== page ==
For many years I've used the same response whenever people around me are discussing professional football:
"I'm a Detroit Lions fan. I don't watch professional football."
It never fails to get a chuckle because the Lions have been a terrible team for decades.
However, in the early 1990s, there was hope that things would turn around. Detroit drafted Oklahoma State University running back Barry Sanders, and his arrival electrified the team.
Yet despite a promising start, the Lions regressed, and the only bright spot was Sanders' performance. Devoid of playoff hopes the fan base instead focused on Sanders becoming the greatest running back in pro football history.
It was not to be. On the eve of what would have been his record-breaking season Sanders quit, faxing his retirement to a hometown newspaper before going on vacation in London.
Bye, Bye, Barry is a well-done documentary that outlines Sanders' career, the critical part his father played in his life, and why he quit the way he did.
The film is peppered with highlights demonstrating what a phenomenal athlete Sanders was. Even now, having watched many of those games, my wife and I were amazed with his evasiveness and skill. Trying to describe his feline grace and reflexes is all but impossible.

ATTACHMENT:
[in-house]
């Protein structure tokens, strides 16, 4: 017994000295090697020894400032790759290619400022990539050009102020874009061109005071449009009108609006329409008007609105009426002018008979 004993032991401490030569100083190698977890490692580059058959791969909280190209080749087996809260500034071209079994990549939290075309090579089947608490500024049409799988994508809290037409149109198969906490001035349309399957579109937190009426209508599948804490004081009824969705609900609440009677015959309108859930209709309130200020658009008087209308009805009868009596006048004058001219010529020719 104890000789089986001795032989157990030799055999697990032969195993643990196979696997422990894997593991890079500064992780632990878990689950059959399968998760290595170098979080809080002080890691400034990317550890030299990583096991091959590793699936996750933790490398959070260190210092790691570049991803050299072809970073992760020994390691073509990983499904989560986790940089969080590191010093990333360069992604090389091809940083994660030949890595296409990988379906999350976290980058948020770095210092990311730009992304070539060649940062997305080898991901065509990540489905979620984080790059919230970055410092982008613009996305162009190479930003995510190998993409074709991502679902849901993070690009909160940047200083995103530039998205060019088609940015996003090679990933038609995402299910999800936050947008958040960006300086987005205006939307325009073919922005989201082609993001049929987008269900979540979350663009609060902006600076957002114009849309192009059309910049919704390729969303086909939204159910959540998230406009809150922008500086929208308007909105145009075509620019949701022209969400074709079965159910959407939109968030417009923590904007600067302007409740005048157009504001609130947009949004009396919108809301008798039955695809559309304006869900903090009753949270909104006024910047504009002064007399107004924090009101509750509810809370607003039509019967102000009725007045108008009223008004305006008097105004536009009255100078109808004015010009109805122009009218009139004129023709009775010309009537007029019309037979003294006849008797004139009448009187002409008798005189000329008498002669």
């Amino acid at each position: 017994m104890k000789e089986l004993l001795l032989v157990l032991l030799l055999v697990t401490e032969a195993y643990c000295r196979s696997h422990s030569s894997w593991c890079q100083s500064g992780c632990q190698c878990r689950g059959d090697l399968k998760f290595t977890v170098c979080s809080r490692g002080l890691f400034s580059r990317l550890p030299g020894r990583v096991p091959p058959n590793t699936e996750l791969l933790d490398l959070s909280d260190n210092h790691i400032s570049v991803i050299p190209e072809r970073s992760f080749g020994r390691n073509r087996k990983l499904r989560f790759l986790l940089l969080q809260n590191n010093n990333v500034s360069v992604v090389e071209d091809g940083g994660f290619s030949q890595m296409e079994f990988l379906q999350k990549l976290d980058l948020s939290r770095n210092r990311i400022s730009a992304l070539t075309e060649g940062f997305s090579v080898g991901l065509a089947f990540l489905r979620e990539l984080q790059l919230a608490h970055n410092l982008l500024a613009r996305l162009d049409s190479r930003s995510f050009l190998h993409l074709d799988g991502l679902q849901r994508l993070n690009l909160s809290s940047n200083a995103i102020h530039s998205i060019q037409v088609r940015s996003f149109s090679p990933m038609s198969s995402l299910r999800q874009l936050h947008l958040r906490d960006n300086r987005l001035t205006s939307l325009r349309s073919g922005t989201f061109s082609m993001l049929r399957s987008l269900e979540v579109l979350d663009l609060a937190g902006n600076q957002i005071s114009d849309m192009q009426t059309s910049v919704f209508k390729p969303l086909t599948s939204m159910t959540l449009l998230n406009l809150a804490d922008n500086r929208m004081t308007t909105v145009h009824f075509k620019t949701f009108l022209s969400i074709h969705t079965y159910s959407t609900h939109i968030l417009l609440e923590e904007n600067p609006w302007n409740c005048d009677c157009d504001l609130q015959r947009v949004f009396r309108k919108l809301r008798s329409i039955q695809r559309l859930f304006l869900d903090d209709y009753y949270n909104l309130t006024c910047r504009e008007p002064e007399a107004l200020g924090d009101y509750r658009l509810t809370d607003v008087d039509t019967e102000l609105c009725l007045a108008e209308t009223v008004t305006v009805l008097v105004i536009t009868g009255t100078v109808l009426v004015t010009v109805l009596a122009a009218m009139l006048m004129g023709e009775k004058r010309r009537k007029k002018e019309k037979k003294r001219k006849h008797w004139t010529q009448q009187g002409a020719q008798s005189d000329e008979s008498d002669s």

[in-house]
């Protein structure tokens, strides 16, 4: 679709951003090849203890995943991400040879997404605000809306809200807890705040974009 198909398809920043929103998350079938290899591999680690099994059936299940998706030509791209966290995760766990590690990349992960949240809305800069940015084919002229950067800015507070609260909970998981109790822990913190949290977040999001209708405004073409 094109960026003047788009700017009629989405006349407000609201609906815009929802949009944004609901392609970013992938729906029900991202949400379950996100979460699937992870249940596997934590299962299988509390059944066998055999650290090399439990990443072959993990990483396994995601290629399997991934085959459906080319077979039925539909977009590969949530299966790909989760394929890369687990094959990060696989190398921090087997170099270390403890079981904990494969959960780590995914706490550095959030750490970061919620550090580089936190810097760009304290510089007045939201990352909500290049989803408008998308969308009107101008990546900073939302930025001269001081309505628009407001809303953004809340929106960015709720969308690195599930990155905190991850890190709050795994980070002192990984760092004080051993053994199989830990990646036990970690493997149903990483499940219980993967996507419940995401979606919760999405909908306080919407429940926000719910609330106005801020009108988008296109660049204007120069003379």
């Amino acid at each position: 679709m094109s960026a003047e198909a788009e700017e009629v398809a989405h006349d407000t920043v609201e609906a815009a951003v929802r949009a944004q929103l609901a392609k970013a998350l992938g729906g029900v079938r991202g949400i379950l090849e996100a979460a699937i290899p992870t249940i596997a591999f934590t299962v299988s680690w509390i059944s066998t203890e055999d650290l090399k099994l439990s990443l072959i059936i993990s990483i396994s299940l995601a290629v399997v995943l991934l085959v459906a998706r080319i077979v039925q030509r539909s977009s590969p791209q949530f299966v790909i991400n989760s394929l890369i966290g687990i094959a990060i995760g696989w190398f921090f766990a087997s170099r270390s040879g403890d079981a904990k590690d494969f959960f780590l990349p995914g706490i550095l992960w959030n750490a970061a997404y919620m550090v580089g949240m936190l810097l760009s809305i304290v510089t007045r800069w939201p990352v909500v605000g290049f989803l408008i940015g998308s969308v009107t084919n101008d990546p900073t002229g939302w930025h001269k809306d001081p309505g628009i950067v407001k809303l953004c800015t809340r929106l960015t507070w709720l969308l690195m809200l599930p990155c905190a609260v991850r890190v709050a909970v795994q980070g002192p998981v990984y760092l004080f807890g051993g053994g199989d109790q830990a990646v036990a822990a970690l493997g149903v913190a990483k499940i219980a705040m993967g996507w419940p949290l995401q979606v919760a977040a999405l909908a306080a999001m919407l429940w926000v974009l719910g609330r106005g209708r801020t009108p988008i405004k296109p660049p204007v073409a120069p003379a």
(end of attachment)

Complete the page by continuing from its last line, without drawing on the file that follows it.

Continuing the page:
Perhaps even more remarkable is Sanders' personality. He was - and is - a deeply humble man, the antithesis of a typical NFL superstar. He famously did not show up in person to accept the Heisman Award, college football's greatest honor. He refused to take extra carries when games were decided in order to boost his statistics because he had no interest in personal glory.
In an age when touchdown celebrations became obligatory, Sanders simply tossed the to the referee after crossing the goal line. "Act like you've been there before," was how it was described, though Sanders apparently never said it.
When he quit, Detroit and the sports world in general was thrown into turmoil. How could the preeminent athlete in America's most popular sport just quit? If he must quit, could he not hold a press conference?
Bye, Bye Barry answers these questions and I took a bit of pleasure in reading the situation correctly. At the time, I figured he was tired of losing, tired of the spotlight, and wanted to do something else.
And when he quit, so did I. I haven't watched an NFL game since.
I greatly enjoyed the film, which evoked the time period and used Motown-style music to conjure up the Spirit of Detroit.